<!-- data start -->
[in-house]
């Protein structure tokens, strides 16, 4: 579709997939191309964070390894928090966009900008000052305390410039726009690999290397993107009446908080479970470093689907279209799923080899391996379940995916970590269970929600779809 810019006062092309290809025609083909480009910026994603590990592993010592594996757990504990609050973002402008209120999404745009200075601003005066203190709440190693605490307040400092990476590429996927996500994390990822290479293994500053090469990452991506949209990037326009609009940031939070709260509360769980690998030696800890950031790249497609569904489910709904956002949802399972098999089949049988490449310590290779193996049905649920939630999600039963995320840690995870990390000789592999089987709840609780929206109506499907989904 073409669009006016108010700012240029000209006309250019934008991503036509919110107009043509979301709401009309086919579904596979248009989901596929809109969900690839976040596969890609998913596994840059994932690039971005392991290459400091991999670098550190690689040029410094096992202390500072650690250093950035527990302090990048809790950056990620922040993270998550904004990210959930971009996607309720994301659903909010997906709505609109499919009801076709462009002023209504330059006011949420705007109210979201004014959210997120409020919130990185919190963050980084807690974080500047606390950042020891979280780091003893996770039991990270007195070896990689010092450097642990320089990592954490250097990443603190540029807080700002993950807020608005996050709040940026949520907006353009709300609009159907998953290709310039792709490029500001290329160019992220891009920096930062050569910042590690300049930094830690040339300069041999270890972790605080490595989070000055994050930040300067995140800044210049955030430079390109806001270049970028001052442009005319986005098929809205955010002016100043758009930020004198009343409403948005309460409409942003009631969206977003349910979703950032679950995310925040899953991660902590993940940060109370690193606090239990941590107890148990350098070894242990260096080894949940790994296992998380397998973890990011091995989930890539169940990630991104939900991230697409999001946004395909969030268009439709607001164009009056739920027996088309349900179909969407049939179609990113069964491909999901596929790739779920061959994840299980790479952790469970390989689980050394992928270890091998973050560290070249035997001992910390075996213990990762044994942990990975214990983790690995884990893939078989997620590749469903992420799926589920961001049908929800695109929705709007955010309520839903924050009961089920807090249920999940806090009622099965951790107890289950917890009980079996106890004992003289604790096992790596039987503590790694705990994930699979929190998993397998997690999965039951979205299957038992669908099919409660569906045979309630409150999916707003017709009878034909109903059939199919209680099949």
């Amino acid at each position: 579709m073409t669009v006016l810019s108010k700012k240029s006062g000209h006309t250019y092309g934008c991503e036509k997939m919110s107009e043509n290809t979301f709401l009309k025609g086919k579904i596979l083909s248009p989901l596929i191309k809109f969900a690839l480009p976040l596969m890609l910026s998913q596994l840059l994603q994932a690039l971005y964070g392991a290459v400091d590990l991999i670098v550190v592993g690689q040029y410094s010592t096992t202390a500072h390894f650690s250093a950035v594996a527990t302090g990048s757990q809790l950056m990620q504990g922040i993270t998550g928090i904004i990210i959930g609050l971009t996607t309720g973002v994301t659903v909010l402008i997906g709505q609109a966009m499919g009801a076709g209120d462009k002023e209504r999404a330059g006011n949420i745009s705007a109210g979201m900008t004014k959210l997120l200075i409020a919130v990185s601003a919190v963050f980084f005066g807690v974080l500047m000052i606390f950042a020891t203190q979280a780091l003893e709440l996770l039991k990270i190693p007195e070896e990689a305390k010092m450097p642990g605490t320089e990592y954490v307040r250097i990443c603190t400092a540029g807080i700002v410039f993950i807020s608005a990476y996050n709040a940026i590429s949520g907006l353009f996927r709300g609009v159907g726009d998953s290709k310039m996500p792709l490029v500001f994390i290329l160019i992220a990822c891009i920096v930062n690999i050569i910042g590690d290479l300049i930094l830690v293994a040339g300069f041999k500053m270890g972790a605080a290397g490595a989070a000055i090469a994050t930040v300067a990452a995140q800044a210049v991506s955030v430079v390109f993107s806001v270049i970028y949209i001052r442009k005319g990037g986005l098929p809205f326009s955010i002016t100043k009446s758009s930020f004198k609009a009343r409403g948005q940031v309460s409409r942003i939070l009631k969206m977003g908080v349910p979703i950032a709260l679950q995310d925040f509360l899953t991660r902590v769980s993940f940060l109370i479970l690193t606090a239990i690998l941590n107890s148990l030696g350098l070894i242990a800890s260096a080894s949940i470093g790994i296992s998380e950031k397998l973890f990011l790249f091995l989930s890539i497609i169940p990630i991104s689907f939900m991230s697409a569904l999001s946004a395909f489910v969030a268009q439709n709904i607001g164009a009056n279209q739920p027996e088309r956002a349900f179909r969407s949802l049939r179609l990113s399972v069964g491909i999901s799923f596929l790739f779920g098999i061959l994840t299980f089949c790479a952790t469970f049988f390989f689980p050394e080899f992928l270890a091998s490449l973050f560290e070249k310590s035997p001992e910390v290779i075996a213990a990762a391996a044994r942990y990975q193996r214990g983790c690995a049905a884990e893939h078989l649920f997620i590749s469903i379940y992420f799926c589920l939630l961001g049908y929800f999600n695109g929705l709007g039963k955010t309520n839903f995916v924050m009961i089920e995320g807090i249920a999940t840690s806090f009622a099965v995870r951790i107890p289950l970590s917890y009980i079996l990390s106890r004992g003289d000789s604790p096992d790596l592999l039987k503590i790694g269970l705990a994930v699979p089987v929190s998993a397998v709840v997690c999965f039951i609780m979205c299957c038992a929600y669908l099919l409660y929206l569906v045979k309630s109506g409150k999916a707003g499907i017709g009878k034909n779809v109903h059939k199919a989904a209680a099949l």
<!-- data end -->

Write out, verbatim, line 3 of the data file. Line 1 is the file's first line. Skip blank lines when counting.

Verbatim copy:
């Amino acid at each position: 579709m073409t669009v006016l810019s108010k700012k240029s006062g000209h006309t250019y092309g934008c991503e036509k997939m919110s107009e043509n290809t979301f709401l009309k025609g086919k579904i596979l083909s248009p989901l596929i191309k809109f969900a690839l480009p976040l596969m890609l910026s998913q596994l840059l994603q994932a690039l971005y964070g392991a290459v400091d590990l991999i670098v550190v592993g690689q040029y410094s010592t096992t202390a500072h390894f650690s250093a950035v594996a527990t302090g990048s757990q809790l950056m990620q504990g922040i993270t998550g928090i904004i990210i959930g609050l971009t996607t309720g973002v994301t659903v909010l402008i997906g709505q609109a966009m499919g009801a076709g209120d462009k002023e209504r999404a330059g006011n949420i745009s705007a109210g979201m900008t004014k959210l997120l200075i409020a919130v990185s601003a919190v963050f980084f005066g807690v974080l500047m000052i606390f950042a020891t203190q979280a780091l003893e709440l996770l039991k990270i190693p007195e070896e990689a305390k010092m450097p642990g605490t320089e990592y954490v307040r250097i990443c603190t400092a540029g807080i700002v410039f993950i807020s608005a990476y996050n709040a940026i590429s949520g907006l353009f996927r709300g609009v159907g726009d998953s290709k310039m996500p792709l490029v500001f994390i290329l160019i992220a990822c891009i920096v930062n690999i050569i910042g590690d290479l300049i930094l830690v293994a040339g300069f041999k500053m270890g972790a605080a290397g490595a989070a000055i090469a994050t930040v300067a990452a995140q800044a210049v991506s955030v430079v390109f993107s806001v270049i970028y949209i001052r442009k005319g990037g986005l098929p809205f326009s955010i002016t100043k009446s758009s930020f004198k609009a009343r409403g948005q940031v309460s409409r942003i939070l009631k969206m977003g908080v349910p979703i950032a709260l679950q995310d925040f509360l899953t991660r902590v769980s993940f940060l109370i479970l690193t606090a239990i690998l941590n107890s148990l030696g350098l070894i242990a800890s260096a080894s949940i470093g790994i296992s998380e950031k397998l973890f990011l790249f091995l989930s890539i497609i169940p990630i991104s689907f939900m991230s697409a569904l999001s946004a395909f489910v969030a268009q439709n709904i607001g164009a009056n279209q739920p027996e088309r956002a349900f179909r969407s949802l049939r179609l990113s399972v069964g491909i999901s799923f596929l790739f779920g098999i061959l994840t299980f089949c790479a952790t469970f049988f390989f689980p050394e080899f992928l270890a091998s490449l973050f560290e070249k310590s035997p001992e910390v290779i075996a213990a990762a391996a044994r942990y990975q193996r214990g983790c690995a049905a884990e893939h078989l649920f997620i590749s469903i379940y992420f799926c589920l939630l961001g049908y929800f999600n695109g929705l709007g039963k955010t309520n839903f995916v924050m009961i089920e995320g807090i249920a999940t840690s806090f009622a099965v995870r951790i107890p289950l970590s917890y009980i079996l990390s106890r004992g003289d000789s604790p096992d790596l592999l039987k503590i790694g269970l705990a994930v699979p089987v929190s998993a397998v709840v997690c999965f039951i609780m979205c299957c038992a929600y669908l099919l409660y929206l569906v045979k309630s109506g409150k999916a707003g499907i017709g009878k034909n779809v109903h059939k199919a989904a209680a099949l």